All too often mental illness is something our society shuns and sweeps under the rug. It’s unlike other inherited genetic illnesses and stands in a class all on its own.

There’s a stigma attached to all kinds of emotional and mental disorders. We hide from  the truth, not only from ourselves, and others, we also live in fear that the illness may be discovered.  For centuries people suffered alone and were often placed in dreadful mental institutions and locked away from the questioning and critical eyes of the world.

We’ve come a long way in the last 50 or 60 years to understanding what mental illness is and how it can be treated and managed. However, it’s still very unsettling and alarming to see tragedies of mass proportions, like the recent heartbreaking attack by one young man on a school in Connecticut. What can we do to help prevent this kind of sad occurrence? In my opinion education is the key.

I recently interviewed S.J.Hart, a clinician, educator, author, trainer, and advocate for mental health. She speaks openly about three generations of psychiatric disabilities in her own family, including her parents, siblings, children, and herself.  Master’s trained and certified in the field of addictions and mental health, she specializes in the treatment of co-occurring disorders.  Hart has more than 30 years of experience working with children, adolescents, adults, and families who suffer from genetically transmitted mental illnesses. SJ Hart’s generations of family and those she loves has led her to make a difference in the lives of others. Her unwavering persistence in her press for change moved her from silence to advocacy, education and training on an international level.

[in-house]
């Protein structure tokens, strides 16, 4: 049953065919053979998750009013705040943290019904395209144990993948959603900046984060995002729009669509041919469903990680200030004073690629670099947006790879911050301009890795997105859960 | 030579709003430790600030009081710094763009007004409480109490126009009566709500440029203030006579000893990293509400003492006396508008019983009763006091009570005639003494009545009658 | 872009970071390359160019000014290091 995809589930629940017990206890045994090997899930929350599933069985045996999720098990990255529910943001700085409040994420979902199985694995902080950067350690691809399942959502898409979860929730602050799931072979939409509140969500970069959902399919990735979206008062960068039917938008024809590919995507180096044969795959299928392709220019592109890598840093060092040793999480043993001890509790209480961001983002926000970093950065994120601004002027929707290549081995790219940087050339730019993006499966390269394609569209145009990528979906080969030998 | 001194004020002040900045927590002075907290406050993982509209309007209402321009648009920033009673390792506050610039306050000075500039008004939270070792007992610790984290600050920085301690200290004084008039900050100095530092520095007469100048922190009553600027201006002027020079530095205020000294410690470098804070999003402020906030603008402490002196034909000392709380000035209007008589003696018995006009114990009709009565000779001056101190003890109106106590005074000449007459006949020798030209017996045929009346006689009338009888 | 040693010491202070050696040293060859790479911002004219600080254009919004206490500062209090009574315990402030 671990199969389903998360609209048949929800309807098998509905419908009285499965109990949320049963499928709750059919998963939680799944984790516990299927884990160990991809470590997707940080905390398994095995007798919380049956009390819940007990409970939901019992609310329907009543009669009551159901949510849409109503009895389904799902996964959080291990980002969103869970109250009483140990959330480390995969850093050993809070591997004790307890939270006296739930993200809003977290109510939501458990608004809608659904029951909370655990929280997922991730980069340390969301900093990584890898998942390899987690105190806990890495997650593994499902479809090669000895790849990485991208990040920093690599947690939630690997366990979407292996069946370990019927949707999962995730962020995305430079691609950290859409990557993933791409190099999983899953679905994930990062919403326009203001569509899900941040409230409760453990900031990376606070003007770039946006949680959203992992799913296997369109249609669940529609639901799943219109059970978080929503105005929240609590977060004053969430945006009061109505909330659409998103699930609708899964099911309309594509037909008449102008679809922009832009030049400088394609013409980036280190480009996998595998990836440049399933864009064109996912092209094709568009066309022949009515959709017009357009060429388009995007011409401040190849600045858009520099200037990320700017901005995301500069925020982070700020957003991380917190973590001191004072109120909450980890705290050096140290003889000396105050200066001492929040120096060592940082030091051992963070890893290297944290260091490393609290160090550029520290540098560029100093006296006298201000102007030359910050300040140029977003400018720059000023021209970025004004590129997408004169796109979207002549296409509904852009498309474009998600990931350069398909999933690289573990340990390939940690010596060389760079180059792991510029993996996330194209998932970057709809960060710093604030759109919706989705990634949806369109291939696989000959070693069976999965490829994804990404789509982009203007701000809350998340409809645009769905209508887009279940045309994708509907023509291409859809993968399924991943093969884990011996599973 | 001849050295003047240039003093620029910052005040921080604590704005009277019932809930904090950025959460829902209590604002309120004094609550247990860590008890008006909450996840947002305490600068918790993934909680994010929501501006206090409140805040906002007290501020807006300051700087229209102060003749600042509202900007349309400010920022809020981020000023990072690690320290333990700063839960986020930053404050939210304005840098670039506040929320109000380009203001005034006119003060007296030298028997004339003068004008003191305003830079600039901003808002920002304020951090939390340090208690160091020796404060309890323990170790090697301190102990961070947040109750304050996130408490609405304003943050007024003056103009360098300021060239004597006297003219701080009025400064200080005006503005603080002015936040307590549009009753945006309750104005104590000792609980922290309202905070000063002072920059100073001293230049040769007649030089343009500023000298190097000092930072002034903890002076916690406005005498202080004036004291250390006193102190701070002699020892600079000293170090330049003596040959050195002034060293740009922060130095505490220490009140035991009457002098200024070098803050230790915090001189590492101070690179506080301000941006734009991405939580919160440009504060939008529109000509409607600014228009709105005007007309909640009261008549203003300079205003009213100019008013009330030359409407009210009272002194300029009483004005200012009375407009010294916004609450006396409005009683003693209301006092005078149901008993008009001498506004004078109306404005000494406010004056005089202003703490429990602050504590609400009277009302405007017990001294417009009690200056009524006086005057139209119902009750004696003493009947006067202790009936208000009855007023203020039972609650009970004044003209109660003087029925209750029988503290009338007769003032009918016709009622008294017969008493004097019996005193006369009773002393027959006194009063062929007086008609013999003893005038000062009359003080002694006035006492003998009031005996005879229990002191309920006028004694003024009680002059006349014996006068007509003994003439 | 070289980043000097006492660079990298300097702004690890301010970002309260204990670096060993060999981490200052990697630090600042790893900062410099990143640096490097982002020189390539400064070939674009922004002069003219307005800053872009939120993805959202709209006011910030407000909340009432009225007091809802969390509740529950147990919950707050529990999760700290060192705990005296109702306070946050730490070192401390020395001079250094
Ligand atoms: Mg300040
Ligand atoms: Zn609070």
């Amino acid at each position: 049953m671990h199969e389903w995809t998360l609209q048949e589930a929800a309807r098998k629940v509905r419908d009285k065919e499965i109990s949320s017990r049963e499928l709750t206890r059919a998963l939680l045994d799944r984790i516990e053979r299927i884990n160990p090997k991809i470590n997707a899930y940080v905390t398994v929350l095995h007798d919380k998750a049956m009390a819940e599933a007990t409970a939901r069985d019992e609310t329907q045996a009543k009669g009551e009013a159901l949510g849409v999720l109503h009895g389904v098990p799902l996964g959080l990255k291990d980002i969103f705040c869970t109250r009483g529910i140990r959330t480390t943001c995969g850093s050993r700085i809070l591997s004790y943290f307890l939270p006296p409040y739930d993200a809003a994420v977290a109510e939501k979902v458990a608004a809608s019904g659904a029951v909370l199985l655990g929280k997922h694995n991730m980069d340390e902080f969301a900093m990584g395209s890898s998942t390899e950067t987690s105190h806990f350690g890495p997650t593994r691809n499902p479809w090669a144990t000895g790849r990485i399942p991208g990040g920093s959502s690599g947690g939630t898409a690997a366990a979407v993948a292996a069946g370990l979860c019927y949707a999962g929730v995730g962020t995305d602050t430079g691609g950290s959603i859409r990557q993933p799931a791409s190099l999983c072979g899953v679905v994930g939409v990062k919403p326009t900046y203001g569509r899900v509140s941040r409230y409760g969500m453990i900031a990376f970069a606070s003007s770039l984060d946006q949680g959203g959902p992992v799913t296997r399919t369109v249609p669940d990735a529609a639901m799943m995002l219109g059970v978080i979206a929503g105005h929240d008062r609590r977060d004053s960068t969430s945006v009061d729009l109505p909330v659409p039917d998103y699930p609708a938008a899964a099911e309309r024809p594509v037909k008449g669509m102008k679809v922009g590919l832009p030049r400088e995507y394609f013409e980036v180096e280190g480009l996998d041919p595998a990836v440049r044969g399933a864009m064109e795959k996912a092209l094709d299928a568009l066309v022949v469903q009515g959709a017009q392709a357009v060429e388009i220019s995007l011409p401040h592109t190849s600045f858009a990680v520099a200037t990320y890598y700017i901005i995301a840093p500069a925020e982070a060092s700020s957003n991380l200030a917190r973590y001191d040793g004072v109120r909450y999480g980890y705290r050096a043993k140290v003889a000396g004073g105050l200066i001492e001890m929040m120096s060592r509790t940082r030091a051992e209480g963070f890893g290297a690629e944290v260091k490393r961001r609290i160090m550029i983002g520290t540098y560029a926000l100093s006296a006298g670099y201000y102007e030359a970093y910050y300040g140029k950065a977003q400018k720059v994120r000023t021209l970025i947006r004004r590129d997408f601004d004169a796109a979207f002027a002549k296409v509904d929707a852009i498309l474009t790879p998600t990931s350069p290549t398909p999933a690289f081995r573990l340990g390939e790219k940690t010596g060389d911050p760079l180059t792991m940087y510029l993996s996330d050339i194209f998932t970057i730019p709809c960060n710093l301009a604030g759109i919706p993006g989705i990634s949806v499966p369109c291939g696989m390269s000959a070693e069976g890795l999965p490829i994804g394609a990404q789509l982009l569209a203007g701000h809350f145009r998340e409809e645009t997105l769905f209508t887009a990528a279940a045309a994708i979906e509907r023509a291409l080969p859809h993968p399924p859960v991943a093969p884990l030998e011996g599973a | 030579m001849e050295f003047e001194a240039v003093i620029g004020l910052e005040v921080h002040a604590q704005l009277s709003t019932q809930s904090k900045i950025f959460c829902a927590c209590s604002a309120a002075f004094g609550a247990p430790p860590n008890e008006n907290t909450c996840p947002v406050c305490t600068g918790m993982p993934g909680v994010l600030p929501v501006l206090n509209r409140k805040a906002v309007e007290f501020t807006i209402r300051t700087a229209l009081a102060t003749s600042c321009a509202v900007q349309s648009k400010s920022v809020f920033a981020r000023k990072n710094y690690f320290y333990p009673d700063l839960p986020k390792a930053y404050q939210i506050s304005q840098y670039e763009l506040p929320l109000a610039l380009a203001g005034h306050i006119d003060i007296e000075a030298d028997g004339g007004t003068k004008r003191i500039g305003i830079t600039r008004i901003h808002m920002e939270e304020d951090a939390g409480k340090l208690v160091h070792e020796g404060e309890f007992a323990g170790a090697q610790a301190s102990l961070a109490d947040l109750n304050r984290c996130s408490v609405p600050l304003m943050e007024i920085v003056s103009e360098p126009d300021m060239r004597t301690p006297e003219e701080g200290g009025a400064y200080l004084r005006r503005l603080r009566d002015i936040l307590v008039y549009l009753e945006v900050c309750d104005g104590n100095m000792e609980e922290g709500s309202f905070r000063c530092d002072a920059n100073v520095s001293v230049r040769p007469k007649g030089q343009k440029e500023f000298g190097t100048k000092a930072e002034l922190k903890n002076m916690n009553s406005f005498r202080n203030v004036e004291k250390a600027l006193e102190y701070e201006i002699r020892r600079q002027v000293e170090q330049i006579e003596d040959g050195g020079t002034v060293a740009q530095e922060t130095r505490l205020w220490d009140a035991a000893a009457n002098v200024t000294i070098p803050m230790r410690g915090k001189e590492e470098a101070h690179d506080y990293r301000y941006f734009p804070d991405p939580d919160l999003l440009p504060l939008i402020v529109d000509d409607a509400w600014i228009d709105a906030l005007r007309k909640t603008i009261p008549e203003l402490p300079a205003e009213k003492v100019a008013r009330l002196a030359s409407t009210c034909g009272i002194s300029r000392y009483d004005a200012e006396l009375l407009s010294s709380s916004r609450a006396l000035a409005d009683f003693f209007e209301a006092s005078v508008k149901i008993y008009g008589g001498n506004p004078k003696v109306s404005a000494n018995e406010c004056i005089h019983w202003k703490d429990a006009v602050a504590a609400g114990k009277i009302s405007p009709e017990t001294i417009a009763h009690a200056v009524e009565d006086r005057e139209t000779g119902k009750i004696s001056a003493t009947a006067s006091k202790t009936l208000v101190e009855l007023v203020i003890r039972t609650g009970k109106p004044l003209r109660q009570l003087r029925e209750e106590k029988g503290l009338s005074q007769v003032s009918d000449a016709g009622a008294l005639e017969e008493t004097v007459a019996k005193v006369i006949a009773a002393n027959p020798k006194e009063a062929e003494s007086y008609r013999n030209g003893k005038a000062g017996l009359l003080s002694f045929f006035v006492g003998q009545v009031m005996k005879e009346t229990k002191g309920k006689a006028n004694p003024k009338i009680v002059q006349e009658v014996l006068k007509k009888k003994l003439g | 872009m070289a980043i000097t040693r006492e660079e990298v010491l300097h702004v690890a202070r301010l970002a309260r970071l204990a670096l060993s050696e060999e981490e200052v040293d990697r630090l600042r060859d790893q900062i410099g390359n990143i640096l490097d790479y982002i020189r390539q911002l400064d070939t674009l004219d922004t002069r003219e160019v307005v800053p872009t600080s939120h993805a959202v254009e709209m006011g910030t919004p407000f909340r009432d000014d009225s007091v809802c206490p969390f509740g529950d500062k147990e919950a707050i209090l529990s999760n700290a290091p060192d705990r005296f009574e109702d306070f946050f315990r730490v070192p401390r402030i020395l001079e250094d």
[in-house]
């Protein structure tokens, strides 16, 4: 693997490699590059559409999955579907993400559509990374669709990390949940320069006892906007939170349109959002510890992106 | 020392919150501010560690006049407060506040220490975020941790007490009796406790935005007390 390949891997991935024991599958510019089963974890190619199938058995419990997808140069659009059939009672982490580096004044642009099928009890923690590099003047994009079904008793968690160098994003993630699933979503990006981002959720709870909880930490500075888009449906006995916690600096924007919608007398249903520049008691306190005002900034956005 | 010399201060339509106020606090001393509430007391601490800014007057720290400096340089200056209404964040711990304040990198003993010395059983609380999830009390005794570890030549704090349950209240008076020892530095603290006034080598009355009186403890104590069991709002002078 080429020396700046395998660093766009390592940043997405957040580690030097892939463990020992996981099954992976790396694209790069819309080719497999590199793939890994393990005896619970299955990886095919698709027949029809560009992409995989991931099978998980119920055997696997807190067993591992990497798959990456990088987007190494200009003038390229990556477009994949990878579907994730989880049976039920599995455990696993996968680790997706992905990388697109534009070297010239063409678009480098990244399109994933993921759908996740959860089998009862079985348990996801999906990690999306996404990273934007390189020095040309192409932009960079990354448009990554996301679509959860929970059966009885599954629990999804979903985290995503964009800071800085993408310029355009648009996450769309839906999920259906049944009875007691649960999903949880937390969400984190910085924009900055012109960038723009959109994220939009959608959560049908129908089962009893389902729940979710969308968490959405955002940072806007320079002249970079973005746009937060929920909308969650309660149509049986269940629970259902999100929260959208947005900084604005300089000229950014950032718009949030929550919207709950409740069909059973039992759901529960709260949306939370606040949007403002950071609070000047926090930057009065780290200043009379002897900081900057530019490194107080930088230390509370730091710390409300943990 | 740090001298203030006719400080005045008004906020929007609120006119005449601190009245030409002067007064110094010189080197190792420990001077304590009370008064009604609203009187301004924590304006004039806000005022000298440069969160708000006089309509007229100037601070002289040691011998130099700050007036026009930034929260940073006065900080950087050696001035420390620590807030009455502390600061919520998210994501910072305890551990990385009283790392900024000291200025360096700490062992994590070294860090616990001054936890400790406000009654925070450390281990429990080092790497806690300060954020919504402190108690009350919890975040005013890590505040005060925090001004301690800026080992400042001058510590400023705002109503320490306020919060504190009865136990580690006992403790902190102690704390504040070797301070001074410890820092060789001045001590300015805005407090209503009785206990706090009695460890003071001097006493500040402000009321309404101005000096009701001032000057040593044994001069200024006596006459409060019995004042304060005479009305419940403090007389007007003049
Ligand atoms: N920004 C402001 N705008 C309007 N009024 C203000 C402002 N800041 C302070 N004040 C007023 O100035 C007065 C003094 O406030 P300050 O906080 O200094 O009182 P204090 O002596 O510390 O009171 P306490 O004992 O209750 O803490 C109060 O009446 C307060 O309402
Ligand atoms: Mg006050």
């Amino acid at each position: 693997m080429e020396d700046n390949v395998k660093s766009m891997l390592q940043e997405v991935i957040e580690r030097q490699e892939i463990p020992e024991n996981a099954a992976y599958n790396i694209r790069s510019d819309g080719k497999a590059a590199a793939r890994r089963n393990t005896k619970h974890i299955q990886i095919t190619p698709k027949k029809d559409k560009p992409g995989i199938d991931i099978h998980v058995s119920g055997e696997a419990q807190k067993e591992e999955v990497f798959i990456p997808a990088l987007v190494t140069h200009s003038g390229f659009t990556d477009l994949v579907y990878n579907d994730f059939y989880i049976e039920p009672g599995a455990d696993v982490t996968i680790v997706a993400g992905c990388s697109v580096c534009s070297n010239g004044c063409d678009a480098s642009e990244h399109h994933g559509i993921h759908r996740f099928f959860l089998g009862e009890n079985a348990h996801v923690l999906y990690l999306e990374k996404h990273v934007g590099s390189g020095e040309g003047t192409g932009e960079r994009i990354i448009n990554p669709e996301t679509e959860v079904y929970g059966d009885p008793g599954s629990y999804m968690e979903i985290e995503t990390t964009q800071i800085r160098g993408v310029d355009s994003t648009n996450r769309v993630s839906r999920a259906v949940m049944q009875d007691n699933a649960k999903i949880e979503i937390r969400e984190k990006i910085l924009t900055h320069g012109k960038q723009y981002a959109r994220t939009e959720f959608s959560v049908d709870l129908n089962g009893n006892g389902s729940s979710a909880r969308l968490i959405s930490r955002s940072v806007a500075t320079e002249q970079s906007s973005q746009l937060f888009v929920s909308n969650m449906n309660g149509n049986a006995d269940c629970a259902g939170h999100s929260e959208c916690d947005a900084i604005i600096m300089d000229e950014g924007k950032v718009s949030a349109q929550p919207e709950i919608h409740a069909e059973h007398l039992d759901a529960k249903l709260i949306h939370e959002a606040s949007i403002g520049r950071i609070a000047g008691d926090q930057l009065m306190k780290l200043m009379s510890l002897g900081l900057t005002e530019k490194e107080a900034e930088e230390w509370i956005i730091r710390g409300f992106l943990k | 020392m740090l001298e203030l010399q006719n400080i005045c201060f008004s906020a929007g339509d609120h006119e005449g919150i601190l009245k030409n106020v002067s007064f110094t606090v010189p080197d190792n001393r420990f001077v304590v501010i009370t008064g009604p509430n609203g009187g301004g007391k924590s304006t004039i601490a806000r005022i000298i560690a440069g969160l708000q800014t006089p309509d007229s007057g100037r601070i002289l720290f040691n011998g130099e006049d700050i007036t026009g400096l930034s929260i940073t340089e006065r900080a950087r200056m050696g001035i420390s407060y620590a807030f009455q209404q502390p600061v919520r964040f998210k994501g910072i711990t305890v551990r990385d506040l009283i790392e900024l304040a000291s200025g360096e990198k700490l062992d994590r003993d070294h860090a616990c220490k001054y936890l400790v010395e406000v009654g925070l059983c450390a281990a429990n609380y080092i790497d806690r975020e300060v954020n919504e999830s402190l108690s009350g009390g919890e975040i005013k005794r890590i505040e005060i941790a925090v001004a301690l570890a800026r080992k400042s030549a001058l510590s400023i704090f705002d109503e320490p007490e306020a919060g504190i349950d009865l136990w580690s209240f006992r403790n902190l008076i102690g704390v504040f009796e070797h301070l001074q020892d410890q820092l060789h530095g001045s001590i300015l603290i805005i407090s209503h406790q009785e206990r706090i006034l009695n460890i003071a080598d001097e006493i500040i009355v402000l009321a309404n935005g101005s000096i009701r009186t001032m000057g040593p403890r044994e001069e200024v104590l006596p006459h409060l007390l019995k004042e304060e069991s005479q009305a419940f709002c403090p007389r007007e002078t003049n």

Seldom do we find such honesty about topics that raise fear in our hearts. S J Heart is willing to give of herself, to tell the truth about what she has endured and suffered purely to be of help to others. She risks criticism, ridicule, and rejection in an unselfish attempt to open up the door to understanding that many mental illnesses can be managed. Her book “Lies In Silence” is a must read that explores bipolar disorder and other genetic mental illnesses.

You will find her interview on Dancing On Our Disabilities Radio below.  SJ’s open and revealing conversation is captivating. Click on episode 8 in the link below.

Meet SJ HART In episode  8:

The Powerful SJ Hart